Mr Smith has been working at a company for most of his adult life. He sees himself as a conscientious man, who pays his taxes and contributes to a retirement fund and took out an additional retirement annuity 5 years ago. He goes to the gym twice a week, goes for annual physical check-ups and generally considers himself in good health.
One day his boss calls him in. He explains that the company is restructuring and they are offering an early retirement plan to all employees over the age of 60: retire, get an additional bonus and then, in the new year, there will be the possibility of working for the company again on a part-time contractual basis.
A great opportunity at just the right time!
Mr Smith is bored with his job and has lately been dreaming of doing something else. Retiring early sounds like a great opportunity! His golfing buddy tells him about passive income and how rental property in a beautiful location is the way to go. Once the property has paid for itself, you can retire in luxury for a second time.
The perfect cottage
Mr Smith buys the perfect cottage for R1 million with his retirement pay-out. It is situated in an idyllic setting – about 5 kilometres outside the small coastal town where he grew up. Though he now lives across the country in Johannesburg, he knows it is a thriving town with good infrastructure.
He does his homework: he asks his co-workers what they would pay for a two bedroomed cottage near the ocean. He searches the internet for properties to rent in the town. He only finds a few holiday accommodation offerings, but decides to get an idea of what they charge anyway. He works out an average and adds ‘a bit’ to defray hidden costs.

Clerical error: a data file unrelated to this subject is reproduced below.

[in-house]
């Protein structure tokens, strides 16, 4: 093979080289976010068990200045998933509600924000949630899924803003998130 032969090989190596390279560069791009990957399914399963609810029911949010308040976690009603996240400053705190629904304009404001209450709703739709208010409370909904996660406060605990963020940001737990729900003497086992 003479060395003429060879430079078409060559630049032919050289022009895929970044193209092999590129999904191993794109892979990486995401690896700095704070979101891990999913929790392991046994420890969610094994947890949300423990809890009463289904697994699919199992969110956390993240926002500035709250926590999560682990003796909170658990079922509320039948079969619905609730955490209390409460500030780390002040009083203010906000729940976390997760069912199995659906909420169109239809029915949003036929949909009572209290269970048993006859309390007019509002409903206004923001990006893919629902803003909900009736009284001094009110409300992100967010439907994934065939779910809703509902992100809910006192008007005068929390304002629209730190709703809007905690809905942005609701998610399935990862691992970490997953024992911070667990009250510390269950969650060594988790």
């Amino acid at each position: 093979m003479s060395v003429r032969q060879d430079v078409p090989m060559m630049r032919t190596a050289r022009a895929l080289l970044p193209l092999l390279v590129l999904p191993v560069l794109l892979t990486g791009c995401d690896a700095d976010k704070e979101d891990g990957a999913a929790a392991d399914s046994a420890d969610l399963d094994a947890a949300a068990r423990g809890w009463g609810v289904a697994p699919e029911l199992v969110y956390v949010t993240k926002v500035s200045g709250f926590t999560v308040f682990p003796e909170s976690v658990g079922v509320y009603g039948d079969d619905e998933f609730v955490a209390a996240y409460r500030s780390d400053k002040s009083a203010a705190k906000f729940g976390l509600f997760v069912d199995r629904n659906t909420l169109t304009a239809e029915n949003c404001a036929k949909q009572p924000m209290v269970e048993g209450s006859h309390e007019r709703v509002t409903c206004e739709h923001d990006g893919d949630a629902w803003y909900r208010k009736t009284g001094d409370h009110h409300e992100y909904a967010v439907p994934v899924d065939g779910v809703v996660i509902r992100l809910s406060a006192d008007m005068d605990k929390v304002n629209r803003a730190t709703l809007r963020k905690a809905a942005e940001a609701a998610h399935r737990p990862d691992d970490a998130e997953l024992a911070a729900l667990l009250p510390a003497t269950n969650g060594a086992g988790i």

Make this house your home
He settles on a rental amount of R10 000 per month. Always having been a sensible, practical man, he decides to handle the whole process of interviewing for tenants himself. It seems simple enough! What could go wrong?
He places an ad on Gumtree and even takes out an ad in the local newspaper. He decides that he will interview four potential tenants, for safety sake. It takes longer than anticipated – in two months, only one person contacts him, but only wants a short-term lease. In the third month, a single mom with two kids contacts him and ask if they can move in immediately. She is divorced and seems responsible. She asks if she can pay off the deposit over three months. He agrees, Googles a lease and signs off on the deal.
Long weekend woes
Three months later, on a Sunday at 1 am during a long weekend, the geyser bursts. The only plumber in the area says he can only go out the afternoon of the next day, as he is out of town. He will send out a ‘guy he knows’ to turn the water off ‘soon’. The water is only turned off four hours later… At the end of the month a water bill arrives. An eye-watering amount in penalties is due!
A month later, the tenant skips rent. The next month she pays late and does not add the agreed amount for the deposit. When confronted, she apologises profusely and says her ex-hubby had not paid maintenance. Three months later, she still has not made up the shortfall and she is not answering her phone.
The short trip that becomes a long-term nightmare
Mr Smith decides to take a trip to the property. He finds the cottage in a terrible state. The children have drawn on the walls, three windows are broken, refuse has not been removed in weeks and the garden has turned into a jungle. Even though he could hear the sound of dogs yelping in the backyard, it seems that no-one has been home for weeks. The neighbour’s house seems no better. In fact, they seem to have thrown their trash over the back wall that has fallen down.